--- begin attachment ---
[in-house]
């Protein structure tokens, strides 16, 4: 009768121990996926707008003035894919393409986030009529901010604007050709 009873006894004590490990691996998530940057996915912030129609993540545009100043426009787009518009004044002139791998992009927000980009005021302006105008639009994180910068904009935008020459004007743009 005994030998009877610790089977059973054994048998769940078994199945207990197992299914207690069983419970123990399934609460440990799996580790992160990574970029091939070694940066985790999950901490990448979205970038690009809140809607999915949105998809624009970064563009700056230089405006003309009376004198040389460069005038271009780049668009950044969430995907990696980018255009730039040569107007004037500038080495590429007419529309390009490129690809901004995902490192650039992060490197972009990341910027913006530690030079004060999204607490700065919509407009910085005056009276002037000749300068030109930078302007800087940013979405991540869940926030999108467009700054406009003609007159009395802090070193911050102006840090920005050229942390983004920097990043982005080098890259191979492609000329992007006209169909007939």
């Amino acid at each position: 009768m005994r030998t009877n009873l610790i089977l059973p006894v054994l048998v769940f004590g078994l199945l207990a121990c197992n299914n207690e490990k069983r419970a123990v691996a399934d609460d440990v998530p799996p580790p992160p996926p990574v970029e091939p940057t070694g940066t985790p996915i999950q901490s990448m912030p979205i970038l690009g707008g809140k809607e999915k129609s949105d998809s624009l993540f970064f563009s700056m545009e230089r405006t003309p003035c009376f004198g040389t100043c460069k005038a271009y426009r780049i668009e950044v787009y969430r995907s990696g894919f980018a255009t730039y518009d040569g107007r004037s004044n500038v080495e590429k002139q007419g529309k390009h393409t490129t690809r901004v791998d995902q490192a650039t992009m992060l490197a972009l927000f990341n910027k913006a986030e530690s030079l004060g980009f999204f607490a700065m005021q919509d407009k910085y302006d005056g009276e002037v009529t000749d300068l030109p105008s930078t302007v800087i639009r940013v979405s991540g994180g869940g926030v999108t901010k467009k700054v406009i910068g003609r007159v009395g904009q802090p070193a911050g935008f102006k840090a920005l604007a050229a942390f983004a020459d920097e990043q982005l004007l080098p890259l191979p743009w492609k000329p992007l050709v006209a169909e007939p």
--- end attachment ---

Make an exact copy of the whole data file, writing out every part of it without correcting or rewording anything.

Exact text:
[in-house]
């Protein structure tokens, strides 16, 4: 009768121990996926707008003035894919393409986030009529901010604007050709 009873006894004590490990691996998530940057996915912030129609993540545009100043426009787009518009004044002139791998992009927000980009005021302006105008639009994180910068904009935008020459004007743009 005994030998009877610790089977059973054994048998769940078994199945207990197992299914207690069983419970123990399934609460440990799996580790992160990574970029091939070694940066985790999950901490990448979205970038690009809140809607999915949105998809624009970064563009700056230089405006003309009376004198040389460069005038271009780049668009950044969430995907990696980018255009730039040569107007004037500038080495590429007419529309390009490129690809901004995902490192650039992060490197972009990341910027913006530690030079004060999204607490700065919509407009910085005056009276002037000749300068030109930078302007800087940013979405991540869940926030999108467009700054406009003609007159009395802090070193911050102006840090920005050229942390983004920097990043982005080098890259191979492609000329992007006209169909007939």
């Amino acid at each position: 009768m005994r030998t009877n009873l610790i089977l059973p006894v054994l048998v769940f004590g078994l199945l207990a121990c197992n299914n207690e490990k069983r419970a123990v691996a399934d609460d440990v998530p799996p580790p992160p996926p990574v970029e091939p940057t070694g940066t985790p996915i999950q901490s990448m912030p979205i970038l690009g707008g809140k809607e999915k129609s949105d998809s624009l993540f970064f563009s700056m545009e230089r405006t003309p003035c009376f004198g040389t100043c460069k005038a271009y426009r780049i668009e950044v787009y969430r995907s990696g894919f980018a255009t730039y518009d040569g107007r004037s004044n500038v080495e590429k002139q007419g529309k390009h393409t490129t690809r901004v791998d995902q490192a650039t992009m992060l490197a972009l927000f990341n910027k913006a986030e530690s030079l004060g980009f999204f607490a700065m005021q919509d407009k910085y302006d005056g009276e002037v009529t000749d300068l030109p105008s930078t302007v800087i639009r940013v979405s991540g994180g869940g926030v999108t901010k467009k700054v406009i910068g003609r007159v009395g904009q802090p070193a911050g935008f102006k840090a920005l604007a050229a942390f983004a020459d920097e990043q982005l004007l080098p890259l191979p743009w492609k000329p992007l050709v006209a169909e007939p």